What you see on the outside doesn’t always reflect what’s going on inside. And it can be dangerous to assume what a person can do or how they’ll behave, just by looking at them. 

Neurodiverse conditions – like dyslexia, dyspraxia, ADHD and autism – affect approximately one in seven people in the UK, according to the consultancy Lexxic. These conditions affect the way the brain processes information, but often with no obvious signs to the naked eye that the brain is working differently. 

These ‘hidden’ conditions can have a massive impact on the way that people work. Although children are being diagnosed much earlier than before, the workplace has a long way to go to catch up. Neurodiverse employees in the workplace are likely to have had a difficult time at school – struggling to keep up and wondering why they couldn’t pick up tasks as quickly as their classmates. Because of this experience, some might try to hide their neurodiversity when they enter the workplace.  

This means that often employers don’t know about their employees’ neurodiversity until there’s an issue. This might be linked to their performance or behaviour in the office, and reported by line managers or other colleagues. The employee concerned could feel ostracised, even if the employer handles the situation sensitively after it’s raised. In the worst-case scenario, like with the recent example at npower, employees with neurodiverse conditions are dismissed, with no consideration for reasonable adjustments that could prevent this outcome. 

So, what can employers do to encourage employees to be open about their conditions? 

First, their needs to be a culture change. Adapting to a modern working environment means workplaces need to be tolerant, inclusive and open. Workplaces that are embracing diversity and inclusivity, and offering support that goes beyond the workplace, are attracting the best new talent.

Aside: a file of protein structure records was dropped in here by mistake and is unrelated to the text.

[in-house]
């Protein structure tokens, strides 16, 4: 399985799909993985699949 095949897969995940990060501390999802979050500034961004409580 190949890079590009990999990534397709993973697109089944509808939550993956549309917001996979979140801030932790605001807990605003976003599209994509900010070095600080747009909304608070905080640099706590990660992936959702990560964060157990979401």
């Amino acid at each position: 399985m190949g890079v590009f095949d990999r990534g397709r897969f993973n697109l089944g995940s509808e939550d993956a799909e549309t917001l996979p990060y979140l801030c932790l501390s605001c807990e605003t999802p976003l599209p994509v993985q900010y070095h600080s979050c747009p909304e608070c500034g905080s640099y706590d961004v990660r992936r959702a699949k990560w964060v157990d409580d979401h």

Encouraging line managers to have regular catch-ups with employees about their work/life balance and stresses can help to create strong relationships. Building this rapport helps employees feel more comfortable, and can encourage them to be open and ask for help if they need it. 

Education also has a large part to play. While people are likely to be aware of autism or dyslexia, unless line managers have direct experience of managing these conditions in the workplace, they’re not likely to know what’s involved. That’s where advice from the experts is invaluable. They can help with specialist assessments, suggest reasonable adjustments for employees with neurodiversity, and work closely with employers to find a solution that supports the employee too. 

Employers could also carry out assessments when new employees start. This helps anyone with a disability or health condition understand what reasonable adjustments their employer can make to ensure they’re working to the best of their abilities. It’s not just a good idea for the business to understand their employees’ needs, but also lets employees know that their employer is open to diversity in the workplace. From the first impression, this helps to establish an open and inclusive company culture. 

Employees with neurodiverse conditions can find some aspects of work challenging, but they also bring a different viewpoint and are an invaluable asset to any business. For example, they are often very diligent and have excellent attention to detail, helping to spot mistakes or highlight potential issues. Before jumping to conclusions, employers should look below the surface, and ensure process, management and the environment offers support to all aspects of diversity in the workplace. 

If you are affected by the issues touched on in this post and need further support, get in touch!

T: 0151 728 7717

E: anna@liverpoolhr.co.uk

Twitter: @LiverpoolHR